New Delhi | Jagran News Desk: In a move to tighten its noose over pro-Khalistani groups, the central government has asked micro-blogging website Twitter to block 1,178 accounts which are suspected to be linked to Sikh separatist groups.
Exercising the powers under the Section 69A of the IT Act, the Ministry of Electronics and Information Technology (MEITY) has asked Twitter to block the accounts that are "backed by Pakistan" to revive the pro-Khalistani movement in India.
"Many of the accounts are also automated bots that were used for sharing and amplifying misinformation and provocative contents on farmers' protest," The Times of India quoted a government source as saying.
Notably, the Centre had also asked the micro-blogging website to block 257 Twitter accounts last week for spreading fake information and rumours about the ongoing farmers' agitation against the three agricultural laws.
The security forces, including Delhi Police and Intelligence Bureau (IB), had earlier warned that Sikh separatist leaders and Khalistani terrorists might carry out attacks across India, especially in Punjab and News, to revive the Khalistani movement in the country.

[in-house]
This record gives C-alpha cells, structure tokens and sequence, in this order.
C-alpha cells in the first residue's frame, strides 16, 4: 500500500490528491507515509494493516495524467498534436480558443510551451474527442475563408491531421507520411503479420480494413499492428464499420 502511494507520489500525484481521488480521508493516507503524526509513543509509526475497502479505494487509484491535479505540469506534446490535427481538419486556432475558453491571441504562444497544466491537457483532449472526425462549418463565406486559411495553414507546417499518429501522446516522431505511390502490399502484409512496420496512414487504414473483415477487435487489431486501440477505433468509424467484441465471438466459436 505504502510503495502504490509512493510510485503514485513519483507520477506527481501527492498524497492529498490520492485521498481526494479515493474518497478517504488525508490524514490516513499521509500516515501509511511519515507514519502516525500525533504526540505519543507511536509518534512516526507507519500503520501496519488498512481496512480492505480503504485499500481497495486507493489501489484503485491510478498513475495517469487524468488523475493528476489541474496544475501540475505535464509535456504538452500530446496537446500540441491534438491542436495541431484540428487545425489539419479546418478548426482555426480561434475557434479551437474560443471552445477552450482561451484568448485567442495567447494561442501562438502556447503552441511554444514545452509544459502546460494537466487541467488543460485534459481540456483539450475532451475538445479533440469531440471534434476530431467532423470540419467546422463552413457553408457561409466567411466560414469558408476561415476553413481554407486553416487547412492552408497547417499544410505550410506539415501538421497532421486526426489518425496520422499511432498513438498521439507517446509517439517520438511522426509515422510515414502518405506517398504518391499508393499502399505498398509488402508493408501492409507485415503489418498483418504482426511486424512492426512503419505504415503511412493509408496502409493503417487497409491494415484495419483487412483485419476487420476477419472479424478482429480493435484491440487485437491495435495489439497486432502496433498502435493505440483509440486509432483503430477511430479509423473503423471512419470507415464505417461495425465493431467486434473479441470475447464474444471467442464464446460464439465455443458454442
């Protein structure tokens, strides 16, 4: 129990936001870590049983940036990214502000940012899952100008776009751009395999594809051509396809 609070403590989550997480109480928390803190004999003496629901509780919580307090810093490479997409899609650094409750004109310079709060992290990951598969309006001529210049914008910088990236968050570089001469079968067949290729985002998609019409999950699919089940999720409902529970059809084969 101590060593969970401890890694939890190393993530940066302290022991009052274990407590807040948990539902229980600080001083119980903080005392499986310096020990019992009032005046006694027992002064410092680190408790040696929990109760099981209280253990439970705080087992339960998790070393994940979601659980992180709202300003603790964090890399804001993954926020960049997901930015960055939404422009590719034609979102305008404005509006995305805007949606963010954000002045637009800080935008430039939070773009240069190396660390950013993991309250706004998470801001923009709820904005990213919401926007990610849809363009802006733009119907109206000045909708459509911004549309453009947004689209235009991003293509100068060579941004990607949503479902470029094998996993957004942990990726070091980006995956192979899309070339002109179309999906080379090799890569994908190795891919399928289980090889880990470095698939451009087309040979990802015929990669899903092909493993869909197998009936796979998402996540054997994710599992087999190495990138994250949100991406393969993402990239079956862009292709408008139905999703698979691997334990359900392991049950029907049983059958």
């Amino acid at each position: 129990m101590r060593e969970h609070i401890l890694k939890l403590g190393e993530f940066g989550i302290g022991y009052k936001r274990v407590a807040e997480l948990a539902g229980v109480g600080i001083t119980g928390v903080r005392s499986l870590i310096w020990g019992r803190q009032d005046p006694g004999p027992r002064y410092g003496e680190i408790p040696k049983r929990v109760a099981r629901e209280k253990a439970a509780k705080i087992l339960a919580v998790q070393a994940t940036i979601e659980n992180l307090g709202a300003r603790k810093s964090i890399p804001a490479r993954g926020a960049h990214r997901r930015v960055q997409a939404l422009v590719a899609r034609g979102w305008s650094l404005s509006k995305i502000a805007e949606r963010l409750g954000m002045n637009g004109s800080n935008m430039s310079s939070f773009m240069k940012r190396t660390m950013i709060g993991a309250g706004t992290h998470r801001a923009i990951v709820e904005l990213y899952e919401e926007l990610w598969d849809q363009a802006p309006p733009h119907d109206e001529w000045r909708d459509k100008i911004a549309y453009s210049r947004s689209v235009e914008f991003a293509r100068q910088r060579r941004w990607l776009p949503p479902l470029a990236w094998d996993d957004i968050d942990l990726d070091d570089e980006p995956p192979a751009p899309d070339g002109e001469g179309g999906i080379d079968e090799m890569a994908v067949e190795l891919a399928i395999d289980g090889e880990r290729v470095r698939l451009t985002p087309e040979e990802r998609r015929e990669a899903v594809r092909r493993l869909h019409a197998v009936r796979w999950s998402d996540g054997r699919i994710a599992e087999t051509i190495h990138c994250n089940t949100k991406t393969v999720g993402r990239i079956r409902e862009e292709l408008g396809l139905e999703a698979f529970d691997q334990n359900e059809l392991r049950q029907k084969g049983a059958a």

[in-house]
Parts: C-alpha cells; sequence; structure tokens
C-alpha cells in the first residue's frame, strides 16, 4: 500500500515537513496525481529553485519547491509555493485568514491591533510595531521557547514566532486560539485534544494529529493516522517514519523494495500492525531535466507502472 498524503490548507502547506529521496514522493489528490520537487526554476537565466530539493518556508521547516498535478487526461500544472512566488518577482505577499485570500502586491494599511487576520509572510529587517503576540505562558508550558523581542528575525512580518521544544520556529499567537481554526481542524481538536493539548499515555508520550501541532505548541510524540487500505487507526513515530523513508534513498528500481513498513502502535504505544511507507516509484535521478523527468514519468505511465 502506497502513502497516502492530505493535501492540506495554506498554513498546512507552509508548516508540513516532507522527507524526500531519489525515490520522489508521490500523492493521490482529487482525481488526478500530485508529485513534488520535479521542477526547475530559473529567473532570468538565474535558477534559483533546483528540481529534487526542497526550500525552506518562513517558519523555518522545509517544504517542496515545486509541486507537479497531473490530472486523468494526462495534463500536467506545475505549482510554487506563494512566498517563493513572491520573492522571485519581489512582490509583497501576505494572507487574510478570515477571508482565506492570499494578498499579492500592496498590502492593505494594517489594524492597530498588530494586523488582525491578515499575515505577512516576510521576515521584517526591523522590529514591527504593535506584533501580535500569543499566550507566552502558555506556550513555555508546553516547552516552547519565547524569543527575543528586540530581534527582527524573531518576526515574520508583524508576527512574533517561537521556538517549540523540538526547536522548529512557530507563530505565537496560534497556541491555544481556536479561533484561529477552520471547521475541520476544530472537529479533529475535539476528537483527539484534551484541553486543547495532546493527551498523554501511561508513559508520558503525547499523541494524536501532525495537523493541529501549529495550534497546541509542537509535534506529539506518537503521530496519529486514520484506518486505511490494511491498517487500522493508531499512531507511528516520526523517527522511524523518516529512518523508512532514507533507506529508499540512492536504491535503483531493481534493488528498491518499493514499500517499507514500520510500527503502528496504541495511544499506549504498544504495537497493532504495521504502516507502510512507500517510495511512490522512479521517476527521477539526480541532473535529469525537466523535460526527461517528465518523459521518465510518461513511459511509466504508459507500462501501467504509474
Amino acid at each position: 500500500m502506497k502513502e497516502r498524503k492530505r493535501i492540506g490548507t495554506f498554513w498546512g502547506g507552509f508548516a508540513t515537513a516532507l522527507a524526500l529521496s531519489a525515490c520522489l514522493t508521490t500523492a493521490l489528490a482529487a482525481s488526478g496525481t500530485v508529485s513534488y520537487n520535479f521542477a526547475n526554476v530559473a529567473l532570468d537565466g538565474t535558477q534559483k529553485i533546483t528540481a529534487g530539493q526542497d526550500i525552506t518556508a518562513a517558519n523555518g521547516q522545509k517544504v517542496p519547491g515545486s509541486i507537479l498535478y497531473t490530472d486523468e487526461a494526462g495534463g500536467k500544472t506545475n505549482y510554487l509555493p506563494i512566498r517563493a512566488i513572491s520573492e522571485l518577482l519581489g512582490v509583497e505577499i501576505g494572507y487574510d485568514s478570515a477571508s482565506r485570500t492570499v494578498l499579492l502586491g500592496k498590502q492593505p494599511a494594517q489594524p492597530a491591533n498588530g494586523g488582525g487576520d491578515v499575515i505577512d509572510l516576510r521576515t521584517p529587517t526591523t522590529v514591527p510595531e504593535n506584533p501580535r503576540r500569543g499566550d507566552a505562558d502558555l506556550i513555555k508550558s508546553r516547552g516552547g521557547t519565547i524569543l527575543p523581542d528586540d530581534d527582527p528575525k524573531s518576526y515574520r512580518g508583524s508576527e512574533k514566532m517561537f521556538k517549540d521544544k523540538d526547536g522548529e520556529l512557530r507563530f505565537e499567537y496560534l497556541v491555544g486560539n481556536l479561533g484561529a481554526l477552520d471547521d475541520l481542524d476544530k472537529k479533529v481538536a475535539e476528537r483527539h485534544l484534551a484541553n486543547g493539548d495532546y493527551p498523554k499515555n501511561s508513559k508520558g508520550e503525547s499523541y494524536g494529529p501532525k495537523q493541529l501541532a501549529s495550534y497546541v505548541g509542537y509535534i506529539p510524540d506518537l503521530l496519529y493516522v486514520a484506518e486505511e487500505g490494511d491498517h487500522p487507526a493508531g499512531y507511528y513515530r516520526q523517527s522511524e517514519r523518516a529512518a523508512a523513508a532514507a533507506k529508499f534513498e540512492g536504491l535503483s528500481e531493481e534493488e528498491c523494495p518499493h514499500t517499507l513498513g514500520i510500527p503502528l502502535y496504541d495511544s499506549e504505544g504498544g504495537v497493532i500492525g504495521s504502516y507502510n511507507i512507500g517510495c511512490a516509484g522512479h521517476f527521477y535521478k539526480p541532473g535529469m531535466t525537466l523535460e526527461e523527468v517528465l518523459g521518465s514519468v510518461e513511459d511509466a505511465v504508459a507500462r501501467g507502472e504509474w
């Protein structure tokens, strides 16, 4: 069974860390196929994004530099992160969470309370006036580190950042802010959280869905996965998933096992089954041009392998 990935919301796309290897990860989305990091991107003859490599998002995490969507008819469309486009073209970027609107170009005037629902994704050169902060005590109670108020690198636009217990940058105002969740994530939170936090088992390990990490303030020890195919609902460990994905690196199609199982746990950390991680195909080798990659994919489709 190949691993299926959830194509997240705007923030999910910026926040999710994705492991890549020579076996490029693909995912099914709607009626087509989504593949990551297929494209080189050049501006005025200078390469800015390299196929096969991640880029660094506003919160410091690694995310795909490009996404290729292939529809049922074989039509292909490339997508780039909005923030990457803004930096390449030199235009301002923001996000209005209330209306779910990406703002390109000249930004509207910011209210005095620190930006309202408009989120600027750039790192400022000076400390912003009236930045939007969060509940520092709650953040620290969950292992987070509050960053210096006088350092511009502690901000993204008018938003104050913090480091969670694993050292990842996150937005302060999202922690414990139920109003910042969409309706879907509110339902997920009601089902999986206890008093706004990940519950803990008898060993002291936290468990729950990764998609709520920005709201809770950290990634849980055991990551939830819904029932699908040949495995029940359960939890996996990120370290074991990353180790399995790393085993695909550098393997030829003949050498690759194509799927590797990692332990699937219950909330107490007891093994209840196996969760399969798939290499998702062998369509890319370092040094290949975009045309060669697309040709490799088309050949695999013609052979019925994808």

Jagran Sources have claimed that these pro-Khalistani groups are backed by Pakistan's Inter-Services Intelligence (ISI) and funds are being transferred from several European countries and Canada.
The Punjab Police in December last year had also recovered huge cache of arms and ammunition from Gurdaspur. Later that month, the Delhi Police had arrested five terrorists who were reportedly working for Khalistani organisations. "There are inputs about the same from different agencies too," the Delhi Police had said.
The Delhi Police had later claimed that more than 300 Twitter accounts have also been created in Pakistan to disrupt farmers' protest by "misleading people" and create confusion". Following this, the central government had said that it is working with states and union territories (UTs) "to apprise them of the threats posed, convey its concerns and seek their interventions".
Posted By: Aalok Sensharma